9:28pm – After a season filled with all manner of time-bending, paradoxical hijinx and hilarity, I’m sure many are asking the question, “is this show ever going to make sense again?” One would hope the finale of Lost’s penultimate season will set things on a clear, straight path to mental salvation that will help us keep our sanity until 2010.
So, did the finale do just that? I dunno, it’s 9:30pm and I haven’t fired up the DVR yet. So, please, sit tight for a moment.
7 pages of furiously-scribbled notes and 90 minutes later…
11:05pm – ads;lkjasdgp;iupa8suf;galisgja; reitvaweei8uqpvw3oijs;lasijv;asdfkja asd;klja;sdlkujqa4w;5 paw43iuae;liajsd aes;alw34ik5234;8p845aw;lkaj baw basea; aslkijas;ditjasd;dlkjas!!!!!!!!!!!!!!!!!!! I need the break from writing these recaps each week, but hot damn! Is it 2010 yet?
My mind’s a-racin’ and I’m not sure what I want to focus on, so let’s just go chronologically through the episode (as if the term “chronologically” could ever be applied to this show).
All of This Has Happened Before
They didn’t make us wait long to meet Jacob, manning a cotton gin as he weaves a tapestry of Egyptian hieroglyphs and perhaps some Greek text?
Exiting the humble abode to rustle himself up some lunch, the man in white sits back to watch the Black Rock arrive offshore, signaling to the audience that this is taking place sometime in the 1800’s.
He is soon joined by a man I think we should all start calling Esau, dressed appropriately in black. The black and white motif should be familiar from season 1. Recall the black and white stones found in the bag with the corpses of Adam & Even in the Caves in season 1. Recall Claire’s dream in which Locke has black and white eyes.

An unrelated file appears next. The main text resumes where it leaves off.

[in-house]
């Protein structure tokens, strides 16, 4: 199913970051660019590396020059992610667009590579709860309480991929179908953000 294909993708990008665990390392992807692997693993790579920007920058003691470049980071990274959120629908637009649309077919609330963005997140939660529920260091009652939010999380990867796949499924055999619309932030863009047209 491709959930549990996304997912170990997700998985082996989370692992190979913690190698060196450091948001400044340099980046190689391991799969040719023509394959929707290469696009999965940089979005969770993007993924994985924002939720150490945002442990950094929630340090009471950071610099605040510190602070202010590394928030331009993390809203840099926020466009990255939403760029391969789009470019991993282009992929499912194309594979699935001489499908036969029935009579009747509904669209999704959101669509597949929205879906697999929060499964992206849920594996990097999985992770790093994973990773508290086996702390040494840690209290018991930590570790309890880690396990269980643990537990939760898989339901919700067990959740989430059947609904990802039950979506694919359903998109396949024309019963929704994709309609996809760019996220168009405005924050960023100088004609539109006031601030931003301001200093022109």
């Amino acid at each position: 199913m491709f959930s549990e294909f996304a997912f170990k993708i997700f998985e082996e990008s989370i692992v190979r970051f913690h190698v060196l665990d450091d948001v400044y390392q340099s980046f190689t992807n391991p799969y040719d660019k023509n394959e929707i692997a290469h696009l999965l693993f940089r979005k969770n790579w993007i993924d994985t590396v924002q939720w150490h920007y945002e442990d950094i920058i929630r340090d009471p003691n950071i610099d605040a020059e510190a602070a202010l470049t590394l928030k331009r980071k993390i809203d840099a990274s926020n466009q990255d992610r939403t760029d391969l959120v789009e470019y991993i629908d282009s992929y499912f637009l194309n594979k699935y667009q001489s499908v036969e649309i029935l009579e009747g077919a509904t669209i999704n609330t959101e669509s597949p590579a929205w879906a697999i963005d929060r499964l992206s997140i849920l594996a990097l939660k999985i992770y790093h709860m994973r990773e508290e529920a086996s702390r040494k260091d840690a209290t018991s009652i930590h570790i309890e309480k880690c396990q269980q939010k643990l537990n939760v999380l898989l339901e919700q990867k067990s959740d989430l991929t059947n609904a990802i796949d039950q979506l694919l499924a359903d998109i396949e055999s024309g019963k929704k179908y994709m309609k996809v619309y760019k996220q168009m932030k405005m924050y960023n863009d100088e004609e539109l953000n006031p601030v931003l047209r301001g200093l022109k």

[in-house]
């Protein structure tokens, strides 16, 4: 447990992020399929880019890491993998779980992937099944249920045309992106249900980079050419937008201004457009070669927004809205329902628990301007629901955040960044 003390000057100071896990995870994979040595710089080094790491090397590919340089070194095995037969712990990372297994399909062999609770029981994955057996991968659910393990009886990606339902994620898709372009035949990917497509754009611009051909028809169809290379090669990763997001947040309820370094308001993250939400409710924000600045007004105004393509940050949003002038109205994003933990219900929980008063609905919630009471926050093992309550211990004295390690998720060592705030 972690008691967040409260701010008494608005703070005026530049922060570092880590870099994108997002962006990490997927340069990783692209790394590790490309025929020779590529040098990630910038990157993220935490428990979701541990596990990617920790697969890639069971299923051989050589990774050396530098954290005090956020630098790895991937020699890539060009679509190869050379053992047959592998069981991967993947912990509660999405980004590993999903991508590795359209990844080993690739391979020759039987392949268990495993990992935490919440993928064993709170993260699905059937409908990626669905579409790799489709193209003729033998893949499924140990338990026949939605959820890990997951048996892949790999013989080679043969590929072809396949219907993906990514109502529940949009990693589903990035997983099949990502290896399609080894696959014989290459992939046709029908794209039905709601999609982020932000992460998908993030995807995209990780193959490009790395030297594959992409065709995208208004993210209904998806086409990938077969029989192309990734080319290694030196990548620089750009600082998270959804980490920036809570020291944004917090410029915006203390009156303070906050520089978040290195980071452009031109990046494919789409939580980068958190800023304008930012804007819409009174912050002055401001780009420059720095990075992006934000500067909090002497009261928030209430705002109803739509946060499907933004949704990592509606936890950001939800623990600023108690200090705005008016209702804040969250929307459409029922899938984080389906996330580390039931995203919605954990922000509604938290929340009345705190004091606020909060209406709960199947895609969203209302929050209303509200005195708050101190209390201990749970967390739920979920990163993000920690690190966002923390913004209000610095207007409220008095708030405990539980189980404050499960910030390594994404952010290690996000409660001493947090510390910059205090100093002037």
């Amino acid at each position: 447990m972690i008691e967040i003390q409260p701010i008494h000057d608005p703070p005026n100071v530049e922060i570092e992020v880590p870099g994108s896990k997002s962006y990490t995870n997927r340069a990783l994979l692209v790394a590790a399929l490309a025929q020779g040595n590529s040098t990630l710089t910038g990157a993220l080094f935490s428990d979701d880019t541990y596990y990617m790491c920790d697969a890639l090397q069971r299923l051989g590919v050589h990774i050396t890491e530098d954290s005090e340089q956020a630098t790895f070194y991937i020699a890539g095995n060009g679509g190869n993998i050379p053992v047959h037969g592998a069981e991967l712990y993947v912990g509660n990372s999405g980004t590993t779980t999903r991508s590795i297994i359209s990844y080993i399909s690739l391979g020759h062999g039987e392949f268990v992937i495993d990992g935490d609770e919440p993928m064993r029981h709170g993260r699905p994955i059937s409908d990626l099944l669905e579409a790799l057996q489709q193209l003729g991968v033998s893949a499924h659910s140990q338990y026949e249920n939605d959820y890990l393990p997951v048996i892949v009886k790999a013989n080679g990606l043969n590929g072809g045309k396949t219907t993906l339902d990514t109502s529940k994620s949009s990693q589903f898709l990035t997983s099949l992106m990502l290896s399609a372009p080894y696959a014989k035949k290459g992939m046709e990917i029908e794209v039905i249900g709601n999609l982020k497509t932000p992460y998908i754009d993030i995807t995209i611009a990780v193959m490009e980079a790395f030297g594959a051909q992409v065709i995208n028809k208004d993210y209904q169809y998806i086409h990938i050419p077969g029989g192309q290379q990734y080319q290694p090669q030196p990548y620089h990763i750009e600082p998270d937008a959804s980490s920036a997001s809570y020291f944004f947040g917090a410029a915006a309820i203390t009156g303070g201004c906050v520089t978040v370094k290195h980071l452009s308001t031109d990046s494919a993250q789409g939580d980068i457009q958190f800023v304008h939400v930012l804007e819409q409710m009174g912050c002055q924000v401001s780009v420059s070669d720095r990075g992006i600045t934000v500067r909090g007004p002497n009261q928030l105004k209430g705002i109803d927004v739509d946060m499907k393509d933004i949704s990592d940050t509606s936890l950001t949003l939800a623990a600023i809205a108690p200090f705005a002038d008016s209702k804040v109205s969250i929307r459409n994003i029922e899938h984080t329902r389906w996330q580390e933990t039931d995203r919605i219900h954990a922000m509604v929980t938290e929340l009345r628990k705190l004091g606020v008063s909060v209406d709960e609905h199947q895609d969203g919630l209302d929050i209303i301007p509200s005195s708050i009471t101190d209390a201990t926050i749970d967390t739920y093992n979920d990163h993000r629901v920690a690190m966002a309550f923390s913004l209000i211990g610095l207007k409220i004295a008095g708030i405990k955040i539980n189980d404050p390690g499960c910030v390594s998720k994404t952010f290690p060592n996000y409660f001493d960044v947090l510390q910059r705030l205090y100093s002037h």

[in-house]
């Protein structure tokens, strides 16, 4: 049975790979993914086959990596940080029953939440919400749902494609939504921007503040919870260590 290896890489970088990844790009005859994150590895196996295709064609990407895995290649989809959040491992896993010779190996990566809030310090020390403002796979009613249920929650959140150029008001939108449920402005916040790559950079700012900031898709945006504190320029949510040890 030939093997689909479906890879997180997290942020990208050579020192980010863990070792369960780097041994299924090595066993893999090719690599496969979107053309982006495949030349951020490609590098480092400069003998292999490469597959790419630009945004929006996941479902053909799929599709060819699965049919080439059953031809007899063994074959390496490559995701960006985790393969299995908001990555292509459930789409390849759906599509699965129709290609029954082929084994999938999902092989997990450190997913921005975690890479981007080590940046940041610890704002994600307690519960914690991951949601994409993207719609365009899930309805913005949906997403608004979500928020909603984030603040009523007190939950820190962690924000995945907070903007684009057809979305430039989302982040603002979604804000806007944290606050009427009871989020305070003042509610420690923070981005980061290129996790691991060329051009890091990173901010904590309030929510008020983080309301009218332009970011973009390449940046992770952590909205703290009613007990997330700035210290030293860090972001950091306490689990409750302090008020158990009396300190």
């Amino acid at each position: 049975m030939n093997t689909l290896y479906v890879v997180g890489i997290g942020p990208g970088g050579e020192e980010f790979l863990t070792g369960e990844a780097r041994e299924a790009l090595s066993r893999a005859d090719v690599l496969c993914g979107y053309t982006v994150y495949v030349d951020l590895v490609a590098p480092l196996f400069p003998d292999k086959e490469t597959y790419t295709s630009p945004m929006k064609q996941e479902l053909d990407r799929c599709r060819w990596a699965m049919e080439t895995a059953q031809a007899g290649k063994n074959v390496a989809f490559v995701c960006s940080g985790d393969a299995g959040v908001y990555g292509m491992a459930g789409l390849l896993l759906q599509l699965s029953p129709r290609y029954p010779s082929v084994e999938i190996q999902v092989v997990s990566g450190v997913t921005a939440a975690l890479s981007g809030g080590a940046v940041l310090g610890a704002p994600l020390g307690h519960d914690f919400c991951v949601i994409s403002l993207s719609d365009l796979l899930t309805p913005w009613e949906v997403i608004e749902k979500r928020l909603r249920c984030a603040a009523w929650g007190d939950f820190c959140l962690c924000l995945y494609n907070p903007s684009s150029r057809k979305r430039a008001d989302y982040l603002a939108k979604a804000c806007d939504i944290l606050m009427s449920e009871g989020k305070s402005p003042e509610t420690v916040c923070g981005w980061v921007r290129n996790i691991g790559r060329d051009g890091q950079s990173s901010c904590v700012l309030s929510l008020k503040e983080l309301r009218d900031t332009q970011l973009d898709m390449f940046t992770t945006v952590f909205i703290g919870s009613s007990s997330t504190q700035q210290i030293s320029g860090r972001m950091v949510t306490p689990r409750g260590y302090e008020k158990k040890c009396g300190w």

Jacob and his twin brother, Esau, were born to Isaac and Rebecca after 20 years of marriage.
Rebecca was extremely uncomfortable during her double pregnancy and went to inquire of God why she was suffering so. The Midrash says that whenever she would pass a house of Torah study, Jacob would struggle to come out; whenever she would pass a house of idolatry, Esau would agitate to come out.
She received the prophecy that twins were fighting in her womb and would continue to fight all their lives, and after they became two separate nations. The prophecy also said that the older would serve the younger; its statement “one people will be stronger than the other” has been taken to mean that the two nations would never gain power simultaneously: when one fell, the other would rise, and vice versa. [Genesis 25]
That fits pretty well, yeah?
Jacob and Esau converse about the former’s apparent history of bringing people to the Island to do…what? Whatever it is, he’s at odds with Esau about it.
Esau: “You brought them here” (referring to the crew of the Black Rock). “Still trying to prove me wrong, aren’t you?”
Jacob: “You are wrong.”
Esau: “Am I? They come, fight, they destroy, they corrupt. It always ends the same.”
Jacob: “It only ends once. Anything that happens before that…just progress.”
Esau: “You have any idea how badly I wanna kill you?”
Esau: “One of these days, sooner or later, I’m going to find a loophole, my friend.”
Have we just had the entire framework of the series handed to us? Is this exchange “The Answer” we’re all wanting to the “What does it all mean?” question? Jacob’s been bringing people to the Island (weaving disparate threads/castaways to create a tapestry/success) to accomplish some goal. That goal seems to be proving that the human race is worthy of salvation; that for all their faults, humanity is inherently good.
Generally speaking, it’s a battle of the forces of light versus the forces of darkness; good versus evil. Jacob puts all of his pieces together to accomplish that goal, while Esau is forced to serve his younger brother.
That doesn’t mean Esau is happy with the arrangement, however, as he continues looking for a “loophole” that’ll allow him to circumvent the prophecy I quoted above and vanquish Jacob so he can take over control of the Island (and whatever greater force it represents). It looks as if this is a chess match (or backgammon, if you prefer; we know Locke does) that’s been underway for countless years. And while Jacob’s attempted to prove Esau wrong many times, he’s apparently failed each time thus far. “It only ends once.” What does that mean? Does he have a set time period within which to win this war? Does he only have enough credits for 10 games of “Shipwreck Survivor?”